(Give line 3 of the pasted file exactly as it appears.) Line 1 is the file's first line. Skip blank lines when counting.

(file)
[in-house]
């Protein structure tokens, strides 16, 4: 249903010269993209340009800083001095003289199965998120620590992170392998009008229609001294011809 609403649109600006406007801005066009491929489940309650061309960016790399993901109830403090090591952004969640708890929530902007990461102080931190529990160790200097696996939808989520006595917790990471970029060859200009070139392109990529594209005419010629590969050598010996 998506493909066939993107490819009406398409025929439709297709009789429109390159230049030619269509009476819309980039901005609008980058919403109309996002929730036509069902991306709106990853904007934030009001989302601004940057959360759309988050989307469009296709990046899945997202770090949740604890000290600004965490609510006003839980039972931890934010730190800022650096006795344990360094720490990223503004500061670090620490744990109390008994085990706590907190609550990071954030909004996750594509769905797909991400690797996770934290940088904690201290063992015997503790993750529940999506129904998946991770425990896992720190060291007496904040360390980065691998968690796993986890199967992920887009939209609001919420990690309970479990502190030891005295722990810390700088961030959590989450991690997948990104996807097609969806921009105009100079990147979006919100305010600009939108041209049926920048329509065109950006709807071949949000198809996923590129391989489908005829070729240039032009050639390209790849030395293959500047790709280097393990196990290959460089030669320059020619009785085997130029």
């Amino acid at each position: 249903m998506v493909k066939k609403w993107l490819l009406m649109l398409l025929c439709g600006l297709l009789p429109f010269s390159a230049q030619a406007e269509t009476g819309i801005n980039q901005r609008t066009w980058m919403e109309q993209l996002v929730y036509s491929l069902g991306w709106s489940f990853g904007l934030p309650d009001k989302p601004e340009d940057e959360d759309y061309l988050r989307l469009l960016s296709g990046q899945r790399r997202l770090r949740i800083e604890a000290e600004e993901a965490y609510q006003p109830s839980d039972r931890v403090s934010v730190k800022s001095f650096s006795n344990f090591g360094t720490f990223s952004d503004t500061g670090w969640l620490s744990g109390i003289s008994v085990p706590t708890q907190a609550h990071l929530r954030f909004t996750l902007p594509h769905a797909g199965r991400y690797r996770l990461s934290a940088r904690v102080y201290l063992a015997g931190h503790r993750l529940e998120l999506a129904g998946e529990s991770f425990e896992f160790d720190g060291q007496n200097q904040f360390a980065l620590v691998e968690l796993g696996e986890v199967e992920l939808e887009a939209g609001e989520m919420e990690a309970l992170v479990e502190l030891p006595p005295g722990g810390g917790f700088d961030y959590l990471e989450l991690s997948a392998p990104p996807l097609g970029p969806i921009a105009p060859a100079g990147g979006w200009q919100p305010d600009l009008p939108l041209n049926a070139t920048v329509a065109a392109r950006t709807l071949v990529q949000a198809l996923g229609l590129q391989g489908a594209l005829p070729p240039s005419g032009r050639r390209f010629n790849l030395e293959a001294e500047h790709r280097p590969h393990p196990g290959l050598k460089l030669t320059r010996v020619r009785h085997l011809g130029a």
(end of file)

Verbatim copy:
């Amino acid at each position: 249903m998506v493909k066939k609403w993107l490819l009406m649109l398409l025929c439709g600006l297709l009789p429109f010269s390159a230049q030619a406007e269509t009476g819309i801005n980039q901005r609008t066009w980058m919403e109309q993209l996002v929730y036509s491929l069902g991306w709106s489940f990853g904007l934030p309650d009001k989302p601004e340009d940057e959360d759309y061309l988050r989307l469009l960016s296709g990046q899945r790399r997202l770090r949740i800083e604890a000290e600004e993901a965490y609510q006003p109830s839980d039972r931890v403090s934010v730190k800022s001095f650096s006795n344990f090591g360094t720490f990223s952004d503004t500061g670090w969640l620490s744990g109390i003289s008994v085990p706590t708890q907190a609550h990071l929530r954030f909004t996750l902007p594509h769905a797909g199965r991400y690797r996770l990461s934290a940088r904690v102080y201290l063992a015997g931190h503790r993750l529940e998120l999506a129904g998946e529990s991770f425990e896992f160790d720190g060291q007496n200097q904040f360390a980065l620590v691998e968690l796993g696996e986890v199967e992920l939808e887009a939209g609001e989520m919420e990690a309970l992170v479990e502190l030891p006595p005295g722990g810390g917790f700088d961030y959590l990471e989450l991690s997948a392998p990104p996807l097609g970029p969806i921009a105009p060859a100079g990147g979006w200009q919100p305010d600009l009008p939108l041209n049926a070139t920048v329509a065109a392109r950006t709807l071949v990529q949000a198809l996923g229609l590129q391989g489908a594209l005829p070729p240039s005419g032009r050639r390209f010629n790849l030395e293959a001294e500047h790709r280097p590969h393990p196990g290959l050598k460089l030669t320059r010996v020619r009785h085997l011809g130029a």